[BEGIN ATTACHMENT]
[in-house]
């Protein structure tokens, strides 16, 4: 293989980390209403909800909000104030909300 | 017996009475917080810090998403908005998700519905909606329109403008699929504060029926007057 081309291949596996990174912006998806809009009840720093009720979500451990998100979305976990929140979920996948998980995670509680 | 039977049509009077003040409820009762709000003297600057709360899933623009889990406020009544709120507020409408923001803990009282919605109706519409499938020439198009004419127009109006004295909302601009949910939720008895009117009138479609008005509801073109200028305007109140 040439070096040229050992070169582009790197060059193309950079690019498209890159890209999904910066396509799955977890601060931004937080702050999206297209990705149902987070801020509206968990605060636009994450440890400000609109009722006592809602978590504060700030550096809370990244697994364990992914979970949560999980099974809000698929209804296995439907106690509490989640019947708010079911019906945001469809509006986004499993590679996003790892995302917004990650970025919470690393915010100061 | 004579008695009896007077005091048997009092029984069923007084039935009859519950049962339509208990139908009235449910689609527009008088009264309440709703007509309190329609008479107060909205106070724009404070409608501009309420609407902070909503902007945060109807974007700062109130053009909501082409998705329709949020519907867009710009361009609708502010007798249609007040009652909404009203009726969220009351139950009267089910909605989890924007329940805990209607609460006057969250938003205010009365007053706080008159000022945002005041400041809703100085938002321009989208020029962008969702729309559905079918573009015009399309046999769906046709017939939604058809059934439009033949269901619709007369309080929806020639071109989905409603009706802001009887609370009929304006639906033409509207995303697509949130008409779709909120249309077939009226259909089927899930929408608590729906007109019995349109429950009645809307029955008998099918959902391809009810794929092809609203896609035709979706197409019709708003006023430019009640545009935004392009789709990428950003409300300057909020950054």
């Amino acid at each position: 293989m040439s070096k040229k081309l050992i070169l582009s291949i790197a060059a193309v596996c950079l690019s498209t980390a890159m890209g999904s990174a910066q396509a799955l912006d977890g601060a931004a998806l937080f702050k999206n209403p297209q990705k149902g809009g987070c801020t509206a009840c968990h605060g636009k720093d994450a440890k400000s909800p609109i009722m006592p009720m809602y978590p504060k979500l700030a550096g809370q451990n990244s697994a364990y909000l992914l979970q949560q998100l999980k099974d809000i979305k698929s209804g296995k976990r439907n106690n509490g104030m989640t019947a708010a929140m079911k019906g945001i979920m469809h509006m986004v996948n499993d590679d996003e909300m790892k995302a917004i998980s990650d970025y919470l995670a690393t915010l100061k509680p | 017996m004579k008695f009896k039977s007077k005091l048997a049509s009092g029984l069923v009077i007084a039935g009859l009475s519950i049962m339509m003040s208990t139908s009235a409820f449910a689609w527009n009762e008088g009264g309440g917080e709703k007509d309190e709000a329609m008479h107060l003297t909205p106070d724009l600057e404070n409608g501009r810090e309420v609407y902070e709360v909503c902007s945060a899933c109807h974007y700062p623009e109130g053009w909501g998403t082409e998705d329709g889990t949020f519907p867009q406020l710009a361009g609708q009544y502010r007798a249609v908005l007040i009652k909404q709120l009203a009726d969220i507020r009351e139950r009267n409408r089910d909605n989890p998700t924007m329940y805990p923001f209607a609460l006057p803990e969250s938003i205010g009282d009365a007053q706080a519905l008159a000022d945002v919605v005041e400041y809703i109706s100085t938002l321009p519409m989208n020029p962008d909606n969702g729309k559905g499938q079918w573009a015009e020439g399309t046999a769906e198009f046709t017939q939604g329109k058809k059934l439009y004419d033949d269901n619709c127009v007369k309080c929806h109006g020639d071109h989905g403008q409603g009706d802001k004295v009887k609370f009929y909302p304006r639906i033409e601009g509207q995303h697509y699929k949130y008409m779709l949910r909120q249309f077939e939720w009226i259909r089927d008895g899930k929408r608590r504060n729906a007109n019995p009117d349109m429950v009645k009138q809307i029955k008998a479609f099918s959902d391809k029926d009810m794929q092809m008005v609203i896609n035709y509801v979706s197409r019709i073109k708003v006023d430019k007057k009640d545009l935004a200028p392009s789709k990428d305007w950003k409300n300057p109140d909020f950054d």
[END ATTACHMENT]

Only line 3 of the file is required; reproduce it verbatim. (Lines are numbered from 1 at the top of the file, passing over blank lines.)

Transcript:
């Amino acid at each position: 293989m040439s070096k040229k081309l050992i070169l582009s291949i790197a060059a193309v596996c950079l690019s498209t980390a890159m890209g999904s990174a910066q396509a799955l912006d977890g601060a931004a998806l937080f702050k999206n209403p297209q990705k149902g809009g987070c801020t509206a009840c968990h605060g636009k720093d994450a440890k400000s909800p609109i009722m006592p009720m809602y978590p504060k979500l700030a550096g809370q451990n990244s697994a364990y909000l992914l979970q949560q998100l999980k099974d809000i979305k698929s209804g296995k976990r439907n106690n509490g104030m989640t019947a708010a929140m079911k019906g945001i979920m469809h509006m986004v996948n499993d590679d996003e909300m790892k995302a917004i998980s990650d970025y919470l995670a690393t915010l100061k509680p | 017996m004579k008695f009896k039977s007077k005091l048997a049509s009092g029984l069923v009077i007084a039935g009859l009475s519950i049962m339509m003040s208990t139908s009235a409820f449910a689609w527009n009762e008088g009264g309440g917080e709703k007509d309190e709000a329609m008479h107060l003297t909205p106070d724009l600057e404070n409608g501009r810090e309420v609407y902070e709360v909503c902007s945060a899933c109807h974007y700062p623009e109130g053009w909501g998403t082409e998705d329709g889990t949020f519907p867009q406020l710009a361009g609708q009544y502010r007798a249609v908005l007040i009652k909404q709120l009203a009726d969220i507020r009351e139950r009267n409408r089910d909605n989890p998700t924007m329940y805990p923001f209607a609460l006057p803990e969250s938003i205010g009282d009365a007053q706080a519905l008159a000022d945002v919605v005041e400041y809703i109706s100085t938002l321009p519409m989208n020029p962008d909606n969702g729309k559905g499938q079918w573009a015009e020439g399309t046999a769906e198009f046709t017939q939604g329109k058809k059934l439009y004419d033949d269901n619709c127009v007369k309080c929806h109006g020639d071109h989905g403008q409603g009706d802001k004295v009887k609370f009929y909302p304006r639906i033409e601009g509207q995303h697509y699929k949130y008409m779709l949910r909120q249309f077939e939720w009226i259909r089927d008895g899930k929408r608590r504060n729906a007109n019995p009117d349109m429950v009645k009138q809307i029955k008998a479609f099918s959902d391809k029926d009810m794929q092809m008005v609203i896609n035709y509801v979706s197409r019709i073109k708003v006023d430019k007057k009640d545009l935004a200028p392009s789709k990428d305007w950003k409300n300057p109140d909020f950054d």